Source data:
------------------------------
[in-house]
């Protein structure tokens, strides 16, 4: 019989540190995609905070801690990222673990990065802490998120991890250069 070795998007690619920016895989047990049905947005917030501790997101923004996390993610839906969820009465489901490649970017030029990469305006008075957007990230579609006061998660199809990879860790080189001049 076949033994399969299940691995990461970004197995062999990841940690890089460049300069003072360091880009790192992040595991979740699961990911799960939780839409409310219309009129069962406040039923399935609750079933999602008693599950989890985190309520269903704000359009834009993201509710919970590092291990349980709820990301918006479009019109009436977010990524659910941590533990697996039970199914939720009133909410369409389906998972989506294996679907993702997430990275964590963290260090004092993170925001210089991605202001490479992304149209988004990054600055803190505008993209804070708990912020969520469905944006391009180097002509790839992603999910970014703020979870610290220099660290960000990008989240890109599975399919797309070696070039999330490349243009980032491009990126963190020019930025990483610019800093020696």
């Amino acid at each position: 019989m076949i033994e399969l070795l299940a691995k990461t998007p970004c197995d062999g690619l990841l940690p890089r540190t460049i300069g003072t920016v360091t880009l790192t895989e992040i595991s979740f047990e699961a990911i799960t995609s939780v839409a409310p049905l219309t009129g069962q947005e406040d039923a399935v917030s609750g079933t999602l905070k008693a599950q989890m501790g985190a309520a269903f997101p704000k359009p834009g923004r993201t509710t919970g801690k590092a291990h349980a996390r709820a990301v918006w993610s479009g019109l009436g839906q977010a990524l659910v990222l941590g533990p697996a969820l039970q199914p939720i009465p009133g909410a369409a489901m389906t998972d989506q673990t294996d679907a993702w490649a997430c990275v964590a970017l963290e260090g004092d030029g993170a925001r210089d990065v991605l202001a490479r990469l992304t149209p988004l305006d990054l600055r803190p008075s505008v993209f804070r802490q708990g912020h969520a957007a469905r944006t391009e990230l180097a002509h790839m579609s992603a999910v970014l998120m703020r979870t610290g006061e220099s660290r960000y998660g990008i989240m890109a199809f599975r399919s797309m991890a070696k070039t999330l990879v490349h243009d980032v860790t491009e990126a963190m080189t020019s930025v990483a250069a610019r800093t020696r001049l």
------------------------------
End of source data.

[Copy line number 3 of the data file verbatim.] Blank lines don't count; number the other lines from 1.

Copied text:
């Amino acid at each position: 019989m076949i033994e399969l070795l299940a691995k990461t998007p970004c197995d062999g690619l990841l940690p890089r540190t460049i300069g003072t920016v360091t880009l790192t895989e992040i595991s979740f047990e699961a990911i799960t995609s939780v839409a409310p049905l219309t009129g069962q947005e406040d039923a399935v917030s609750g079933t999602l905070k008693a599950q989890m501790g985190a309520a269903f997101p704000k359009p834009g923004r993201t509710t919970g801690k590092a291990h349980a996390r709820a990301v918006w993610s479009g019109l009436g839906q977010a990524l659910v990222l941590g533990p697996a969820l039970q199914p939720i009465p009133g909410a369409a489901m389906t998972d989506q673990t294996d679907a993702w490649a997430c990275v964590a970017l963290e260090g004092d030029g993170a925001r210089d990065v991605l202001a490479r990469l992304t149209p988004l305006d990054l600055r803190p008075s505008v993209f804070r802490q708990g912020h969520a957007a469905r944006t391009e990230l180097a002509h790839m579609s992603a999910v970014l998120m703020r979870t610290g006061e220099s660290r960000y998660g990008i989240m890109a199809f599975r399919s797309m991890a070696k070039t999330l990879v490349h243009d980032v860790t491009e990126a963190m080189t020019s930025v990483a250069a610019r800093t020696r001049l």